As a result, those responsible for the 1528 killings in Manipur might finally face criminal charges. Long-neglected complaints of unlawful violence in India’s other militarised zones – Kashmir, Tripura, Nagaland, Assam – may also, by analogy, be investigated. And if speaking up is no longer futile, some unreported crimes may now come to light. In Kashmir alone, NGOs say that at least 6000 civilians have never been accounted for after being picked up by the armed forces. Now, the state will face stronger pressure to acknowledge the unlawful executions, clandestine cremations and unmarked graves that lie behind these numbers.
However, after years of getting away with murder, the Indian government will not welcome these developments. Even if it permits criminal trials of soldiers, it is unlikely to allow them to be prosecuted diligently. Soldiers can be tried in either civilian courts or military tribunals. The latter, more opaque forum will almost certainly be preferred. But even if the government undermines the trials of individual soldiers, it will find it difficult to deny the scale and frequency of their crimes in Kashmir and the northeast—or its own support for these crimes.
In the Supreme Court, the government argued that soldiers are confronting a “war-like” situation, and investigating them would hurt military morale (and therefore, hurt India). This argument was firmly rebuffed. India was not at war, the Supreme Court said, and those who live in regions facing insurgency could not be deprived of due process and their rights under the Indian constitution.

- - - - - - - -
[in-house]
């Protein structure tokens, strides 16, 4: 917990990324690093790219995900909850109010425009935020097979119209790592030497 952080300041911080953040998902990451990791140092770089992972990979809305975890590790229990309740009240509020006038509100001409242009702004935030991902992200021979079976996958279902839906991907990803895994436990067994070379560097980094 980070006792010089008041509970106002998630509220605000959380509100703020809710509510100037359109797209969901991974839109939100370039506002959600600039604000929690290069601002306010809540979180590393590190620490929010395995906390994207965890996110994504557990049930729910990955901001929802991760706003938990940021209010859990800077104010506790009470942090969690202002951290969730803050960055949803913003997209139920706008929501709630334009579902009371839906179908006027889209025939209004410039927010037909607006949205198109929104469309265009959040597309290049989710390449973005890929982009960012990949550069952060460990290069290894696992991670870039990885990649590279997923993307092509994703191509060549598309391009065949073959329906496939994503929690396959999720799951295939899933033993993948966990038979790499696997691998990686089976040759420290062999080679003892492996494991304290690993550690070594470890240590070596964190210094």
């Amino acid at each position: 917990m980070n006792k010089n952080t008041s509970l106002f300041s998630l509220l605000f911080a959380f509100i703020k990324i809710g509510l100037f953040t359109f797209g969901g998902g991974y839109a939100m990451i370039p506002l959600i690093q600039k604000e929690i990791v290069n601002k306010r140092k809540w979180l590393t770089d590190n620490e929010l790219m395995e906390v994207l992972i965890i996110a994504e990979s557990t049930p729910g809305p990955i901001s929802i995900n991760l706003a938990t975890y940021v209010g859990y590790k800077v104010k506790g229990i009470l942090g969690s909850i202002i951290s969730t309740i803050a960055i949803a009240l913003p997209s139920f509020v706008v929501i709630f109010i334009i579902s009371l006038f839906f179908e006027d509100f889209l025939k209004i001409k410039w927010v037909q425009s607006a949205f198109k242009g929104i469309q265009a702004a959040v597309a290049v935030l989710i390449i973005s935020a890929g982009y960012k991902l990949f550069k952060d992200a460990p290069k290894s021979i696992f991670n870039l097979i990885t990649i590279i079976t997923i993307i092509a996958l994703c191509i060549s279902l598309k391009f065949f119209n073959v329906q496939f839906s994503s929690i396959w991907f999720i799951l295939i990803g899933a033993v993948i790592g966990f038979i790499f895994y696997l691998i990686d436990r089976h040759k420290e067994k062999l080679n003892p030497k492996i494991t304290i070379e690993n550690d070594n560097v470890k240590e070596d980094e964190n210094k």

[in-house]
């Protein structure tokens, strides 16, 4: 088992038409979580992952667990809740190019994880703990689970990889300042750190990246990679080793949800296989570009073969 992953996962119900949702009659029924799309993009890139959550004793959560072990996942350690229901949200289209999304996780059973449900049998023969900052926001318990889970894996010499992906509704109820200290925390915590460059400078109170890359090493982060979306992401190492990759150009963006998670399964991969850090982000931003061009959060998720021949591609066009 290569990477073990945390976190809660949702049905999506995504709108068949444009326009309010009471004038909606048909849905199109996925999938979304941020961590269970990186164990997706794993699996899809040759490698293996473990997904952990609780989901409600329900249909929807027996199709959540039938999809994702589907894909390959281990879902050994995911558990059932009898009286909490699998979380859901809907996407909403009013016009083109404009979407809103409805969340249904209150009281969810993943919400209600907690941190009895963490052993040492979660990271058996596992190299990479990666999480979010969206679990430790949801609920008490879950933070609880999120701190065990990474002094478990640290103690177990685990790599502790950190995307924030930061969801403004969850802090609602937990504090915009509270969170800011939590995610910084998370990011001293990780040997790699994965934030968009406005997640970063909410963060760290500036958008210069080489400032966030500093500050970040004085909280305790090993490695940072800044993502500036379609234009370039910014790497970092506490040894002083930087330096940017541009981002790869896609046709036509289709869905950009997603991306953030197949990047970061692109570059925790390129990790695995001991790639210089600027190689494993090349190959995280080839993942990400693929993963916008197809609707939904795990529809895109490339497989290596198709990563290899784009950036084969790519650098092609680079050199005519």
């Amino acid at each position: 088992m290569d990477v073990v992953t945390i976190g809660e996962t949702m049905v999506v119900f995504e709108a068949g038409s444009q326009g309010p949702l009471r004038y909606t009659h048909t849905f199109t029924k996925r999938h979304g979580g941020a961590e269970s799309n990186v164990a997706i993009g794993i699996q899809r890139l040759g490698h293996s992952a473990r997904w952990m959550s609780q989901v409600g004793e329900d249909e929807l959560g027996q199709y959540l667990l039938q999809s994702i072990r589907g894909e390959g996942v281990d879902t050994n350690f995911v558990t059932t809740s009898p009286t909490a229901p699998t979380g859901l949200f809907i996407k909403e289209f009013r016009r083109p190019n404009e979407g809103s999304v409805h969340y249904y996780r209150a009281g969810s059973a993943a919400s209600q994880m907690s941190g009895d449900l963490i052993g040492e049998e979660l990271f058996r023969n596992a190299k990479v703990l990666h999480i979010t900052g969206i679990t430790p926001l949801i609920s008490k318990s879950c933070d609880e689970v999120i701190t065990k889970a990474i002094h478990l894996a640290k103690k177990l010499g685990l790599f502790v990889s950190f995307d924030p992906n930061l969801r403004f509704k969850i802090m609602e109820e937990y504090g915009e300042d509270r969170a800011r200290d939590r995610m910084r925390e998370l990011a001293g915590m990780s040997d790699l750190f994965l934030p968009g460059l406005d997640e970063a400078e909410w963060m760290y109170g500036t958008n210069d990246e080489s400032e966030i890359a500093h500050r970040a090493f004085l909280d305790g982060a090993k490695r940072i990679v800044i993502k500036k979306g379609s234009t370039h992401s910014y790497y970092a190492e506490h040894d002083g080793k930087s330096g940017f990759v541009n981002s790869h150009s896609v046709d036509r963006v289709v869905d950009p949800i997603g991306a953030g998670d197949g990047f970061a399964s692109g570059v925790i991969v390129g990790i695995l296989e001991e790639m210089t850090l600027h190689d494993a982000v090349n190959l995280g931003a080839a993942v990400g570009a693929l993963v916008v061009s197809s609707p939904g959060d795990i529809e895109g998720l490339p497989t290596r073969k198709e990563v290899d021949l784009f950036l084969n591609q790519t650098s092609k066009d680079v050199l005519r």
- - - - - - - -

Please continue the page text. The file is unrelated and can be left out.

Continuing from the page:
The government’s argument is not new. It has argued previously that war-like conditions justify hair-trigger belligerence in Kashmir and the northeast. At the same time, it has also insisted that these regions suffer not from “conflict”, but merely from “disturbance” or “civil unrest”. Admitting to a conflict would subject India to the rigors of international humanitarian law. It would like to steer clear of the Geneva Conventions, while also invoking “war” to evade domestic due process. With the Supreme Court’s recent decision, this double dodge became a little harder to sustain.
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About the Author
Surabhi Chopra is an Assistant Professor at the Faculty of Law, Chinese University of Hong Kong. She researches national security, sectarian violence and the rights of the poor. Surabhi did a Masters in Human Rights at the LSE in 2002-2003. She tweets @ProfChopra.